The Igbo will not riot because one of their own lost an election. Operation Wetie was the Western response to a massively rigged 1965 election. The Yoruba doused fellow Yorubas in petrol and burnt them alife. Properties were burnt with occupants. The Igbo will never do this.

In 1983, the Yoruba went on a rampage again over the massive rigging by NPN. Lifes were lost and properties destroyed. The riots were over personalities.

Contrast that with Anambra State where Chief Emeka Ojukwu was rigged out by his own NPN, who also rigged out Chief Jim Nwobodo. The Igbo did not protest because the goat's head is still in the goat's bag.

In the North, ba muso was the battle cry when Sultan Dasuki was imposed on the Sokoto Caliphate. The riot and protest lasted for days and crippled economic activities.

The Igbo will riot over issues and causes. The Aba Women Riot was over Tax. The Enugu coal mine riot was about conditions of service. The Ekumeku Uprising was over British colonialization.

Those of "Ekumeku" ancestry - Umu Eze Chima and Umu Nri - were at the forefront of the struggles for Nigerian independence, with people like Dr. A A Nwafor Orizu and Chief Osita Agwuna serving prison terms. Any struggles the parents could not conclude is continued by the children by other means.

The Biafran war was a response to the genocide. The war in fact was brought upon us. The battlefield was Eastern Region. The war ended in 1970 but the issues and causes were not resolved. That is where we are today.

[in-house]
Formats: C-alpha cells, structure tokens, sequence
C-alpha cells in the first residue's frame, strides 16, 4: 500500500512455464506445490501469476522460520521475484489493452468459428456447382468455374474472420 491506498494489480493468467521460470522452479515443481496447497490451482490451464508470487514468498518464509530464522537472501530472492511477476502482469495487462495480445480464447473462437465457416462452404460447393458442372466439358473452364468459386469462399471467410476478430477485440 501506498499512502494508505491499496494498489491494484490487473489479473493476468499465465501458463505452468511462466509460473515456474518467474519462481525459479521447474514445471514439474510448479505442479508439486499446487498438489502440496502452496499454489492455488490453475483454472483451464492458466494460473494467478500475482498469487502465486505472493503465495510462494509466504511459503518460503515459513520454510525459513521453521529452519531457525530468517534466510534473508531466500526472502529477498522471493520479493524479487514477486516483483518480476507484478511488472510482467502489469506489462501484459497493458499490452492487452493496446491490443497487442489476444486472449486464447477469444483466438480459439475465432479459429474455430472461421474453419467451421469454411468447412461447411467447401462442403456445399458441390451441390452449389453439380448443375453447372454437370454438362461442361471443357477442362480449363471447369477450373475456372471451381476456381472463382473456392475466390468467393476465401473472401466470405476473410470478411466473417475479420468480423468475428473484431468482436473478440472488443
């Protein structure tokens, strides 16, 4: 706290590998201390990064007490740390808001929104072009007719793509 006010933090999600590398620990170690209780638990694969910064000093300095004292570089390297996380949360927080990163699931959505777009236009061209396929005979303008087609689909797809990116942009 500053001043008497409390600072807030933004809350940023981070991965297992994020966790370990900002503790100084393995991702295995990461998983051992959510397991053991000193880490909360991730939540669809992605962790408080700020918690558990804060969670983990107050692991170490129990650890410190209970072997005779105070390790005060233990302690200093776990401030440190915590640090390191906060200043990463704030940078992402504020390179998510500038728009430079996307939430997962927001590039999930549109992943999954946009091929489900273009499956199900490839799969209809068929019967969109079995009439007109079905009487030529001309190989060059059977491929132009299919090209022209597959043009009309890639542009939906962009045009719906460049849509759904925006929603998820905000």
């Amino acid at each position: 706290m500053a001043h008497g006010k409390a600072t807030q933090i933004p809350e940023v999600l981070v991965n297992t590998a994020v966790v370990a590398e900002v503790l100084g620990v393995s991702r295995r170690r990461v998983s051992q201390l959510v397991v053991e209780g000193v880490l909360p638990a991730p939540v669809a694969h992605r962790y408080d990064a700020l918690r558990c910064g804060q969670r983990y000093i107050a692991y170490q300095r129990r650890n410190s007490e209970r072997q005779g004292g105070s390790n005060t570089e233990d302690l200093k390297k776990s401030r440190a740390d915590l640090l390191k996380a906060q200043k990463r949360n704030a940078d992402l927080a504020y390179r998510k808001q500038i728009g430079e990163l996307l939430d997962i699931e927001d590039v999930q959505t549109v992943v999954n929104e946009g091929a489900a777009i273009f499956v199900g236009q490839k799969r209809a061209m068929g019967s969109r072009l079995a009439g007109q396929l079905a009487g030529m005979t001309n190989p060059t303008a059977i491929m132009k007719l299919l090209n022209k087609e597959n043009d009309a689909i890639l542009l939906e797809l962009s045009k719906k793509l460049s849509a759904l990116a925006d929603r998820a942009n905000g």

The Igbo will also jointly rise to fight evil in their midst. They did it in Onitsha in the 1980's, Owerri in the 90's, and with Bakkassi in the 2000.

The Igbo will not die for any man. But the Igbo will stand by any man who symbolizes their cause and their pursuit of justice. Even if the man dies, the struggle continues, and like the Ekumeku warriors, the children will pick up the baton from their parents.

This is the Igbo I know, the Igbo I am, and the Igbo we are. This is my story. Feel free to tell yours.


"My boy, may you live to your full potential, ascend to a dizzy height as is possible for anyone of your political description in your era to rise. May you be acknowledged world-wide as you rise as an eagle atop trees, float among the clouds, preside over the affairs of fellow men.... as leaders of all countries pour into Nigeria to breathe into her ear.

But then, Chuba, if it is not the tradition of our people that elders are roundly insulted by young men of the world, as you have unjustly done to me, may your reign come to an abrupt and shattering close. As you look ahead, Chuba, as you see the horizon, dedicating a great marble palace that is the envy of the world, toasted by the most powerful men in the land, may the great big hand snatch it away from you. Just as you look forward to hosting the world’s most powerful leader and shaking his hands, as you begin to smell the recognition and leadership of the Igbo people, may the crown fall off your head and your political head fall off your shoulders.

None of my words will come to pass, Chuba, until you have risen to the very height of your power and glory and health, but then you will be hounded and humiliated and disgraced out of office, your credibility and your name in tatters forever...”


Biafra Videos: Explosive secret about Biafra...